February 12, 2008

Contempo January/February 2008

Heading into its 18th year in 2008, The Berks Jazz Fest in Reading, Pennsylvania is an annual mecca for some 45,000 jazz fans for a few key reasons beyond an exciting ten-day lineup. Aside from its small city community spirit — the heart and soul behind the music is some 300 local volunteers — Berks is unabashed in its appeal to smoothies and jazz purists alike, juxtaposing Brian Culbertson and Pat Martino, Stanley Jordan and Rick Braun, Dave Brubeck and Mindi Abair in any given year.

JasonMiles_Studio.jpgBeyond that, while most festivals just hop from one big name to another, Berks these last few years has offered some tasty one time only all-star gatherings paying homage to icons like Marvin Gaye, Ivan Lins and Luther Vandross. The unofficial house ringleader for these events is Grammy winning keyboardist Jason Miles, who knows something about mining the old Rolodex for sweeping album projects that defy common logistical sense. He’s been the unofficial Quincy Jones of contemporary jazz over the past decade, helming star-studded discs paying homage to Gaye, Lins, Grover Washington, Jr. and Weather Report.

For Berks 2007, Miles reached back to the 60s soul that shaped his diverse musical sensibilities and put together a dream lineup of modern artists and still brilliant old school sidemen to help him re-imagine his favorite all-time R&B and soul-jazz songs. In an industry that generally shies away from live album releases, Shanachie Records shows progress by releasing this explosive concert on disc as Soul Summit. The subtitle “Can You Feel It?” comes from the easy grooving, wistfully brassy song by saxman/flutist Karl Denson and featuring Denson, Incognito singer Maysa and a host of sensual backup singers. For Miles, that track, that title, “got the message across.”

“Back when I was growing up, a lot of us didn’t know that what we were listening to was ‘soul music,’” he says. “I played organ in different bands in the late 60s and I loved Booker T and the MG’s, Howard Tate, Dyke and The Blazers and The Staple Singers. Soul is one of the building blocks of American music. From Memphis to Chicago blues, from the Mississippi Delta up to the Detroit of Motown, it represents the cultural history of our country. What was the first instrument man ever heard? The heartbeat. The music comes from that. We need to build off this legacy if we want the music to survive. With Soul Summit, I wanted to dig into these songs with the idea of revisiting classic music with a modern sense.”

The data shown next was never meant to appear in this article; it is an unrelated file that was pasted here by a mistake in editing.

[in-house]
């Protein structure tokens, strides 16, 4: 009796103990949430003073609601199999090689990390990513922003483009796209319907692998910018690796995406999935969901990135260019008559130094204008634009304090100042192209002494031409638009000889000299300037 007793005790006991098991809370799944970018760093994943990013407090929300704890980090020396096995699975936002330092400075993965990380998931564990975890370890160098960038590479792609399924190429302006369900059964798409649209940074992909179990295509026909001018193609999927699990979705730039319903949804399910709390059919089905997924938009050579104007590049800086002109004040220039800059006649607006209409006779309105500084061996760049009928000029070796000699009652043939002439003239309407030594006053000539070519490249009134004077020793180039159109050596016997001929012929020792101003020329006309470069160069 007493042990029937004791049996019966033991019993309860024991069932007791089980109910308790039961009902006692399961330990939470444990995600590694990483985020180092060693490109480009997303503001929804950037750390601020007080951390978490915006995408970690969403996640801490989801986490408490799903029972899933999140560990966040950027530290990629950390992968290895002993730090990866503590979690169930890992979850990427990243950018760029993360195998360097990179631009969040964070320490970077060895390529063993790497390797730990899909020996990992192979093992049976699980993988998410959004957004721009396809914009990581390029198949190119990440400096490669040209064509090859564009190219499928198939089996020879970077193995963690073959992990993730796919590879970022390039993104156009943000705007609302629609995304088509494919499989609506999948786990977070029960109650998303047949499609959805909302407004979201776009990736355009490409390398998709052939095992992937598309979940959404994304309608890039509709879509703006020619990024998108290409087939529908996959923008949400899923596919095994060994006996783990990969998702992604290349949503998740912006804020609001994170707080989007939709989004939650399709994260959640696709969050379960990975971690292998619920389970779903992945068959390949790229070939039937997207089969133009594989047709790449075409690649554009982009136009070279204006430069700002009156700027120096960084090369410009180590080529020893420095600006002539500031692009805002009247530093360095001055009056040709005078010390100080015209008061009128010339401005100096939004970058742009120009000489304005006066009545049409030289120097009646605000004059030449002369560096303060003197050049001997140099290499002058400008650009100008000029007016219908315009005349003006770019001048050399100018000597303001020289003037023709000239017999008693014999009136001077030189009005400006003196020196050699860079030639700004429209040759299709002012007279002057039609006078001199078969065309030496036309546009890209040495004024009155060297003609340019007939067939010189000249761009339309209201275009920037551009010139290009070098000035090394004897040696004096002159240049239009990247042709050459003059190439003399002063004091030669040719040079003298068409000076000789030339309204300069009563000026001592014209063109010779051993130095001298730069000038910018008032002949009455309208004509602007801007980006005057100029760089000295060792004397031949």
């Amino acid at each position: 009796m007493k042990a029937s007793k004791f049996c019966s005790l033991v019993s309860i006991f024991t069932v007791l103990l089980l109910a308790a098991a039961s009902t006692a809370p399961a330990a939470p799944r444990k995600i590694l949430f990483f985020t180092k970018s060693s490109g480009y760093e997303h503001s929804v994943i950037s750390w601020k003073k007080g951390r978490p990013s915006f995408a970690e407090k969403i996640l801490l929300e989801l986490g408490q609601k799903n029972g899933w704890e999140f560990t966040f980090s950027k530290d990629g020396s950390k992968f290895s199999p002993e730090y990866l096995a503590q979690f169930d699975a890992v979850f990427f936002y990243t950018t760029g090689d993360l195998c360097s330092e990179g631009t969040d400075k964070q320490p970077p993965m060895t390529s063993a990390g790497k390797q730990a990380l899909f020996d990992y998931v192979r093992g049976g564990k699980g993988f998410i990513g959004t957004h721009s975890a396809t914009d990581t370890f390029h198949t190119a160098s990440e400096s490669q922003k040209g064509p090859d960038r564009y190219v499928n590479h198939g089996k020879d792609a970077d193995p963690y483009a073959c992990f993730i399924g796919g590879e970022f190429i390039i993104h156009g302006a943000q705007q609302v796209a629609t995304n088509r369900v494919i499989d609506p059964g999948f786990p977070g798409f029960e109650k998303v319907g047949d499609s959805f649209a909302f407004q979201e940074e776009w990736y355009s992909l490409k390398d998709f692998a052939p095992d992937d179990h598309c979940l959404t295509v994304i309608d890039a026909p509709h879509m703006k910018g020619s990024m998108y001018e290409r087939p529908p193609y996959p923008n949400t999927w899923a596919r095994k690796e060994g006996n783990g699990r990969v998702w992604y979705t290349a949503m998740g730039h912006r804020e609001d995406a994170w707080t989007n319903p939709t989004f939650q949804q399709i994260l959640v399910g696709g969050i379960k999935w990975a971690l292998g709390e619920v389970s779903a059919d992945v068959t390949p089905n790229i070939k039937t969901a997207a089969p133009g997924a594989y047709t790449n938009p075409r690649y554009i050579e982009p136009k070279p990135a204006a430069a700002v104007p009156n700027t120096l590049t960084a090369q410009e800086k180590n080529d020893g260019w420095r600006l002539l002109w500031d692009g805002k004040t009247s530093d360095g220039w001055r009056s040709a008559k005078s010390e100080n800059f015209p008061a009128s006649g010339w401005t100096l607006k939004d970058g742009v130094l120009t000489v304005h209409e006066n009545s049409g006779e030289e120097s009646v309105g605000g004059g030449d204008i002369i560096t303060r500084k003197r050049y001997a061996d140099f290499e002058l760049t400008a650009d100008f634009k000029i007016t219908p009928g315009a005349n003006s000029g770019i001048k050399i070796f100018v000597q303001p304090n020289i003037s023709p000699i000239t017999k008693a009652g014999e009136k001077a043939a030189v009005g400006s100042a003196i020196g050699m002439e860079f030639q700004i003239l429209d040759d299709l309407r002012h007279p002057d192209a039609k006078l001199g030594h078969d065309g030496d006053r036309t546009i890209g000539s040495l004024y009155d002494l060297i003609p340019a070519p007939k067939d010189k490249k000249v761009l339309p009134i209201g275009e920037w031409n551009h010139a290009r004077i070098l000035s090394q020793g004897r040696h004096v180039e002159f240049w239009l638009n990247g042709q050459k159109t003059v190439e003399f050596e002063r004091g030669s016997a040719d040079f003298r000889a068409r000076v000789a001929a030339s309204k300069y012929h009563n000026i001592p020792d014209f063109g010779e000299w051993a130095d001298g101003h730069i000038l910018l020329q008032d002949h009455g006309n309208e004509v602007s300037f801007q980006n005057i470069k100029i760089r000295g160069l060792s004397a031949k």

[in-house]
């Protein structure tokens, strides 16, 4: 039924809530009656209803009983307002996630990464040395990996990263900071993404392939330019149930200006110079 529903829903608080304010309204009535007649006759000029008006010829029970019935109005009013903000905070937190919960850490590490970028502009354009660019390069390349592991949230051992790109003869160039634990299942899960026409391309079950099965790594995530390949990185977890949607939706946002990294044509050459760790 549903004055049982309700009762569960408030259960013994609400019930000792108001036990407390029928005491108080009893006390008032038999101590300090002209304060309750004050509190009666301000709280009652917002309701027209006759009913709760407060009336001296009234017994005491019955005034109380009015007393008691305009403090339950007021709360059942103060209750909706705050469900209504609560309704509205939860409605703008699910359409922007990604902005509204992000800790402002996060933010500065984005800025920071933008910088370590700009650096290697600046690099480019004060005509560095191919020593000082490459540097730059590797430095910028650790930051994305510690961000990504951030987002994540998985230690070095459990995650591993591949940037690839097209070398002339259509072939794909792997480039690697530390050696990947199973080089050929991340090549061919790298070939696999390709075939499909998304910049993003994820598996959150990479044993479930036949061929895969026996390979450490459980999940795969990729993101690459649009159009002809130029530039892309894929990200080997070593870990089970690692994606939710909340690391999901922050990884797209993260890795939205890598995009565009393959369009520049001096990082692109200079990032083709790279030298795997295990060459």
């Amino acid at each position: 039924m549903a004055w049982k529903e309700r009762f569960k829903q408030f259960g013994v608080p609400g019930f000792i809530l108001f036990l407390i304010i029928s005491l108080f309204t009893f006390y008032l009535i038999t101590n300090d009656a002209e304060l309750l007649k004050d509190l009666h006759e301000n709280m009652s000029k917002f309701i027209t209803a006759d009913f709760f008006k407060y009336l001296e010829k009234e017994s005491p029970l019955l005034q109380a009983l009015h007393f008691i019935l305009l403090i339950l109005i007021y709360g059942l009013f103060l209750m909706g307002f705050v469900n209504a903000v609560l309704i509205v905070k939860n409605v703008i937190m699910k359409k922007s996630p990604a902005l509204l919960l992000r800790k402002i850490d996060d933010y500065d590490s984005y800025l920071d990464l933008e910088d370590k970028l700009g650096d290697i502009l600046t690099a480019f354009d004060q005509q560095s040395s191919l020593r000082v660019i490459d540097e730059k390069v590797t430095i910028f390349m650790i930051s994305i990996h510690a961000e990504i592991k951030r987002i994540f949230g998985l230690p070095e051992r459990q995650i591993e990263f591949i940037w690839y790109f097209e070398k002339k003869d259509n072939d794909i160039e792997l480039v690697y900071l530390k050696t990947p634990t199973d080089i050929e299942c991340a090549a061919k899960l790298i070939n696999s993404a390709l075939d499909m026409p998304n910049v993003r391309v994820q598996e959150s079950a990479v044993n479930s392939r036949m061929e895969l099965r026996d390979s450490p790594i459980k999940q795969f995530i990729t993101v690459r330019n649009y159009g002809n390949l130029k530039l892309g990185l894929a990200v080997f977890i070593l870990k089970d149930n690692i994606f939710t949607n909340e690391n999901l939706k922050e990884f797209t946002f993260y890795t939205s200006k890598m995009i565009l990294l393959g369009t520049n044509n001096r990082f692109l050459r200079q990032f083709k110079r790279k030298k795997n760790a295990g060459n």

To that end, he built his dream band beginning with famed Motown “Funk Brother” bassist Bob Babbitt, British skin legend Steve Ferrone (known for picking up the pieces with Average White Band and now a member of Tom Petty & The Heartbreakers) and guitarist Reggie Young (Elvis, Johnny Cash, Ray Charles). The guest list grew to include saxman/flutist Karl Denson (Lenny Kravitz), singer Maysa (from Incognito), blues/soul singer songwriter Susan Tedeschi, Mike Mattison (gravel voiced lead singer from The Derek Trucks Band) and — paying as much homage to Tower of Power as the groovin’ side of smooth jazz — blistering saxman Richard Elliot.

Elliot loves playing “Shotgun” with his own band, but the experience of doing it here amongst old soul legends — where the tenor man blazes out of the gate and sets the hard driving energetic tone for the tracks to come — was somehow transcendent. He also gets in some deeper blues-soul licks than his smooth jazz catalogue allows on Miles’ hypnotic, simmer-soul composition “Chicken And Waffles,” which the keyboardist originally cut with Grover in 1996.

“When I was starting out in the early 80s, I played on sessions at Hitsville West with the Four Tops, Temptations and Smokey Robinson, who were experiencing career resurgences at the time,” Elliot says. “But Bob Babbitt and the Funk Brothers were on their original tracks that I was listening to growing up. That made Soul Summit something of a poignant experience for me. There’s an inherent, intangible quality in the way guys like him, Steve Ferrone and Reggie Young play that just comes from years of doing it. All of that is saved into a level of experience that you can’t get any other way but by touching and feeling the music of that era. Soul music to me is the one genre where the expression of pure emotion is mixed with the exactness and precision that comes with great R&B timekeeping.”